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Some obese teens turn to surgery

Jose Jimenez had surgery when he was 16 to help him lose weight.
Jose Jimenez had surgery when he was 16 to help him lose weight.

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Stomach surgery for obese teens.
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(CNN) -- Jose Jimenez used to weigh 350 pounds. Then last year, at the age of 16, he turned to a drastic measure to lose weight -- bariatric surgery, or what is sometimes known as stomach stapling.

"I wanted something that would work for me and I knew that the surgery would do that," Jose said.

With childhood obesity rates soaring, some teenagers are turning to the once adult-only surgery, a procedure that closes off parts of the stomach and, sometimes, intestines. This restricts the amount of food a person can eat and creates a fuller feeling with a much smaller portion.

In the seven months after his surgery, Jose lost 100 pounds and says he is still dropping weight.

Jose is one of the almost 15 percent of children who are overweight in the United States, triple what the proportion was two decades ago. Health officials say the numbers are only expected to get higher.

The surgery was performed on an estimated 40,000 U.S. patients in 2001, according to the National Institutes of Health.

Jose's mother said efforts to control his eating habits didn't help.

But critics say people who resort to the surgery are looking for a quick fix. Jose even admits his attempts at diet and exercise were half-hearted.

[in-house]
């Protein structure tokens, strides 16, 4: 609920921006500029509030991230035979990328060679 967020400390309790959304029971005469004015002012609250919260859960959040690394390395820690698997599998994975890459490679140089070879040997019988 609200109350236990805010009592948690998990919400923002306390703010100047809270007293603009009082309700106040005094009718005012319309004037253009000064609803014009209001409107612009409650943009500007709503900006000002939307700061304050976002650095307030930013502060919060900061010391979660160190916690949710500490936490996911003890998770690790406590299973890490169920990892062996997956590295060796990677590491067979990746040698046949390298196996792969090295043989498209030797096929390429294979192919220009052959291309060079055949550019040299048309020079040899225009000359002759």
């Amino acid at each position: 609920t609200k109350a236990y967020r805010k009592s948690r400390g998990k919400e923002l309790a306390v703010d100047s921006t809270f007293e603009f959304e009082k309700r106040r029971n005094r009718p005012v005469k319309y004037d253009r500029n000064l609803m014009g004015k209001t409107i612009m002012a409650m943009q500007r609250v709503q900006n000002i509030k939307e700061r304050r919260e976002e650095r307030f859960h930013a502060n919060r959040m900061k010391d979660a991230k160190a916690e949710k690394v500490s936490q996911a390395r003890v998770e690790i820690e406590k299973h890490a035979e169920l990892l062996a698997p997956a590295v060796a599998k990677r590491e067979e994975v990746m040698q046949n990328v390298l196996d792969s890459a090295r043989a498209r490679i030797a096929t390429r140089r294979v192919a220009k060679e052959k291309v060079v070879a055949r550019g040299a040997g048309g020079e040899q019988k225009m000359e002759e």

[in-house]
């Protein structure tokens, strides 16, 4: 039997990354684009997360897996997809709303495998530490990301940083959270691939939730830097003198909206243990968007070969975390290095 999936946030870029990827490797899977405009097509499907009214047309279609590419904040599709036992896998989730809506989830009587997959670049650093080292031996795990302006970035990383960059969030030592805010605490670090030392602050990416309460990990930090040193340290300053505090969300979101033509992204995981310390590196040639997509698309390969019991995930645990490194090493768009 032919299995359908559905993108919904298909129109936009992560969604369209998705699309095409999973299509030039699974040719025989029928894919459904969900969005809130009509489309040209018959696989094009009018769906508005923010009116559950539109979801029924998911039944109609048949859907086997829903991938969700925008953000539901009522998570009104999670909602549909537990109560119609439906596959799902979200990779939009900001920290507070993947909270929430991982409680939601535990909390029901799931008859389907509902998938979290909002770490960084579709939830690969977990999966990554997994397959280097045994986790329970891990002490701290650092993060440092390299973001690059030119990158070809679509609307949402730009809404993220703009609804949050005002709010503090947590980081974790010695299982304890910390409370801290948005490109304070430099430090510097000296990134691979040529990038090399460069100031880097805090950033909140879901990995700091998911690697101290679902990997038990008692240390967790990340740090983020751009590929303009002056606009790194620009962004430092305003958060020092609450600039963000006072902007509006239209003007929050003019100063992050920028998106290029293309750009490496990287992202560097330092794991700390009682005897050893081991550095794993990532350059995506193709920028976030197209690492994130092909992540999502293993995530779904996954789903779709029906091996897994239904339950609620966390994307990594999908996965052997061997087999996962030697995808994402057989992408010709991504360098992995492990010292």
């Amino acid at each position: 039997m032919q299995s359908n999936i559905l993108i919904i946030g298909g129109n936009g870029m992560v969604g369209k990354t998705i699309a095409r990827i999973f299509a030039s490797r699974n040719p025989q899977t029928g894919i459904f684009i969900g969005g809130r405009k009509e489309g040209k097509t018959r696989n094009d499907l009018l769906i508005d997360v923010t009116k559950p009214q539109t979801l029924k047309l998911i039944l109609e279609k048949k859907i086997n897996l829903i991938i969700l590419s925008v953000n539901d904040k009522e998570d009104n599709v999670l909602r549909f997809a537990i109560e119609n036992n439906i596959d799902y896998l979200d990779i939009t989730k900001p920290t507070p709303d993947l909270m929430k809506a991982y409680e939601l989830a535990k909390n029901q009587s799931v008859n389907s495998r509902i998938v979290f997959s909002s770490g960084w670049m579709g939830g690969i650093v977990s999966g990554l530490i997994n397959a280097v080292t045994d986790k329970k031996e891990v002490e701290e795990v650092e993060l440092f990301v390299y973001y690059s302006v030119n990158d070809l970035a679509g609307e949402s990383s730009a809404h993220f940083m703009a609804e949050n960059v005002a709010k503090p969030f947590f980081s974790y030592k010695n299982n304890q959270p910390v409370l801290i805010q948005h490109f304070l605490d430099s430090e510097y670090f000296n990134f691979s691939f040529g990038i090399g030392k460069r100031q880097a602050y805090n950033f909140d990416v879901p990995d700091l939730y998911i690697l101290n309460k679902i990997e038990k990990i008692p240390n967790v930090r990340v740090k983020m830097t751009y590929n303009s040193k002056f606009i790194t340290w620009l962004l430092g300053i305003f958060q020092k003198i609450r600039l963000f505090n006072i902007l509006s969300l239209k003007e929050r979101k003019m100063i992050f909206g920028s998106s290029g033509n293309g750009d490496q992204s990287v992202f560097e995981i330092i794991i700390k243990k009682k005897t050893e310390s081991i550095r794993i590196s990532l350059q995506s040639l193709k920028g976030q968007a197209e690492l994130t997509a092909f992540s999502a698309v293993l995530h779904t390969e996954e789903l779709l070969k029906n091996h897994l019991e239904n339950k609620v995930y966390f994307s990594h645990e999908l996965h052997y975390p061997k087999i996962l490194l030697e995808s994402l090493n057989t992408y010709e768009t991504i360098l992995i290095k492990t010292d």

"Once in awhile I would try to get into an exercise habit but normally that ended up not working out," he said.

Some doctors question whether it is ethical to permanently alter a young person's body, especially if they haven't really tried to lose weight in a safer way, and whether a teenager is mature enough to commit to such a big decision.

"Are we comfortable subjecting a child to a life-threatening, life-changing surgical intervention?" asks Dr. David Ludwig with the Children's Hospital Boston.

Candidates for the surgery are typically severely obese, have a life-threatening health problem such as diabetes, and have obesity-related physical problems that result in difficulties walking or working.

As with any surgery, there are risks. Ten to 20 percent of patients need further surgery because of complications, and the NIH reports that death may occur in less than 1 percent of cases.

But Jose's surgeon, Dr. Louis Flancbaum with St. Luke's-Roosevelt Hospital in New York, says that when anyone weighs 350 pounds, studies have shown diet and exercise usually don't work and surgery really is the only solution.

Obese teenagers "already have diabetes, hypertension, high cholesterol," Flancbaum said. "And they're just walking time bombs by the time they would get to be 30."

CNN correspondent Elizabeth Cohen contributed to this report.

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